Smart Displays will also let you make video calls with Google Duo. Well, if they have a video camera. Most of them do, but Google has opted not to put a camera on the Home Hub in an effort to make people more comfortable with the device. You can also make audio calls with Google Duo, if video isn't your thing. We hope to see the Google Home voice calling feature work on these visual speakers one day - we see no reason why it shouldn't.
With an easily glanceable screen of the time, date, reminders and calendars, Smart Displays start to look like a real home hub. You can, of course, treat it like a screen-less Assistant speaker, and in many cases you'll have the option to respond to it with either voice or a touch on the screen, depending on how developers build for it. For example, asking Assistant for cinema showtimes might prompt it to ask for a specific theater location, which you can either tap on the screen or tell it with your voice. Google's also making tools available to let anyone build applications for these, not just seasoned coders.
The Smart Displays we've seen so far have toggles for switching off the microphone, should you want to avoid accidentally waking Assistant but still want to have the screen displayed.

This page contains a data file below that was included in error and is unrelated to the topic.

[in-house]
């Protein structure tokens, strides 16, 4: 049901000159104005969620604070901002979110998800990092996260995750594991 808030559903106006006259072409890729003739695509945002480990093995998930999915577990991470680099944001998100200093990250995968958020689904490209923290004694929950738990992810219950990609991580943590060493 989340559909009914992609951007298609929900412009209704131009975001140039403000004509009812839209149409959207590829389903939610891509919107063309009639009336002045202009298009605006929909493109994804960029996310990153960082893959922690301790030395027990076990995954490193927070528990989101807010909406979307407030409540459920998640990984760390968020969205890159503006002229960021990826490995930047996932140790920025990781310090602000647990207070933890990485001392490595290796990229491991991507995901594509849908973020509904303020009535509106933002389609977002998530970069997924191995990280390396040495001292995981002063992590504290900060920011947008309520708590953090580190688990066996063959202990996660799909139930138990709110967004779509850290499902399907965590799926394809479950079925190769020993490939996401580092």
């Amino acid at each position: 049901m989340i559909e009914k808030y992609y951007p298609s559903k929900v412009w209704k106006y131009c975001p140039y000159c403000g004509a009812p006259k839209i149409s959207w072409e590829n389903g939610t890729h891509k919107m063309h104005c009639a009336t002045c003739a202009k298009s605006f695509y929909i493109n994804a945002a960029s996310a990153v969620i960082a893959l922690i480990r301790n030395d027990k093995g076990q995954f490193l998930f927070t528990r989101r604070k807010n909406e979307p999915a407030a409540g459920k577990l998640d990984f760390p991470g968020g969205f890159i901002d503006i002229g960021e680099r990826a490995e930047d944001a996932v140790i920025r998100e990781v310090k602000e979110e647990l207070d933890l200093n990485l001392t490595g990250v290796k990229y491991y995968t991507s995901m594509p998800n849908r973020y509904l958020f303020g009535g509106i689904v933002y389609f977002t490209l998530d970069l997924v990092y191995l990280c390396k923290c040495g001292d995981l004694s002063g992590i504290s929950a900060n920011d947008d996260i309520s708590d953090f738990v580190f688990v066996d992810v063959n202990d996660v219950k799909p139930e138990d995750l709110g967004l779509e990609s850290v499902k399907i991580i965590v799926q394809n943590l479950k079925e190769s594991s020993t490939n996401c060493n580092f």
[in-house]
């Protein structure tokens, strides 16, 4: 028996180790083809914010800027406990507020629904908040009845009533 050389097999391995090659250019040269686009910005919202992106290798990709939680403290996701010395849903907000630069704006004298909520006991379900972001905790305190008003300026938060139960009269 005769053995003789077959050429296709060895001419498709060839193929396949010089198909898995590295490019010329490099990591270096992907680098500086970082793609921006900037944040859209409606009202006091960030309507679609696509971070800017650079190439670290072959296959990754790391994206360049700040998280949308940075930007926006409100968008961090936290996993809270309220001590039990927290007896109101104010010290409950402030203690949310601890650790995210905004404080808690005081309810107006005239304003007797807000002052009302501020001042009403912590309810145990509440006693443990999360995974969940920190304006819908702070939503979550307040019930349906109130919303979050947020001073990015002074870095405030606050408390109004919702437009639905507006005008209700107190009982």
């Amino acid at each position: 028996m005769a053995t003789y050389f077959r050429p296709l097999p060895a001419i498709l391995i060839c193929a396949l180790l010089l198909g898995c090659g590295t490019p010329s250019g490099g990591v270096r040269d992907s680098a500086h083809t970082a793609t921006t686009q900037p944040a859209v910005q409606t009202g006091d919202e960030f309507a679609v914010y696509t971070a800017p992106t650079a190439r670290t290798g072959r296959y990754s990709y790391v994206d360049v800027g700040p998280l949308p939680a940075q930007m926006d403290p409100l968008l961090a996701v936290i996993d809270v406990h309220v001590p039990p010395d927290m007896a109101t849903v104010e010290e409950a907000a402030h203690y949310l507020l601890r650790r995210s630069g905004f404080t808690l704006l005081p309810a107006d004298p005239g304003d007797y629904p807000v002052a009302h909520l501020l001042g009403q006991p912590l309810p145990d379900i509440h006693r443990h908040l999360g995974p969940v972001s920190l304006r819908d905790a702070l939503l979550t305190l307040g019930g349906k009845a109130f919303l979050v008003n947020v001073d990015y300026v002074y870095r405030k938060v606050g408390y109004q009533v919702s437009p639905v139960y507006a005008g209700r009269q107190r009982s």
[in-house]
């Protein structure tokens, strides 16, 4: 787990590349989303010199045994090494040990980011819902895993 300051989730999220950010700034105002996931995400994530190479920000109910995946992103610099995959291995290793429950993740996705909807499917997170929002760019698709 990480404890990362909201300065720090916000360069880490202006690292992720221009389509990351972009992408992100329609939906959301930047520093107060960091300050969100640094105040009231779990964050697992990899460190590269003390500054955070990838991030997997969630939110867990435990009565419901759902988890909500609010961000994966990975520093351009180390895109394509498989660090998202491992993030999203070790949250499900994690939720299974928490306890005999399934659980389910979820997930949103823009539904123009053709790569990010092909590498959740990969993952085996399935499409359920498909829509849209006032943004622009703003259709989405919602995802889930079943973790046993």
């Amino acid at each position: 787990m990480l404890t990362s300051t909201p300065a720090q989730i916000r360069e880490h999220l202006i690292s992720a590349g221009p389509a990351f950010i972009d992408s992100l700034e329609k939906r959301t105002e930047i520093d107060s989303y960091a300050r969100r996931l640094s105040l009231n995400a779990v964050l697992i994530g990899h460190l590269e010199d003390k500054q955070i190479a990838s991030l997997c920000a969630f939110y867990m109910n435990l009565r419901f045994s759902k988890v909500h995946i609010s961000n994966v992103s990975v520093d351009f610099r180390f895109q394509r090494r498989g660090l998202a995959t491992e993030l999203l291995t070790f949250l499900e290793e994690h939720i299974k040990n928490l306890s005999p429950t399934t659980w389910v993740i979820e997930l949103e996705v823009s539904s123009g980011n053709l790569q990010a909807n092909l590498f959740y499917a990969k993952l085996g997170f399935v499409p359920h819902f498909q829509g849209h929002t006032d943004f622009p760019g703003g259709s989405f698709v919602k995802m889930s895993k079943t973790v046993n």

Smart Displays: The options
We've only seen a handful of Smart Displays so far, and we expect there will be more to come later in the year. Here are the ones we do know about and what's launching soon.
Google's Smart Display is a little different than the rest. First, it's a lot smaller than you may expect. It's got a 7-inch display with the speaker, covered in Google's now-recognizable fabric, tucked behind it. It all comes across as pretty dinky, but the aim is to be able to fit it anywhere you'd like.
Unlike other Smart Displays, you won't find a camera on board for Google Duo video calls. You will be able to audio call with Duo, but Google wanted people to feel more comfortable putting this in their bedroom - or any other room, really.
In terms of hardware, the other unique feature is the Ambient EQ light sensor, which reads the amount of light in a room and adjusts the display to match. It can result in the display nearly matching an actual picture frame in looks. As for what's actually on the display, you have a custom build of Google Cast (note: not Android Things, like the other Smart Displays), but the result is that everything feels a little tighter.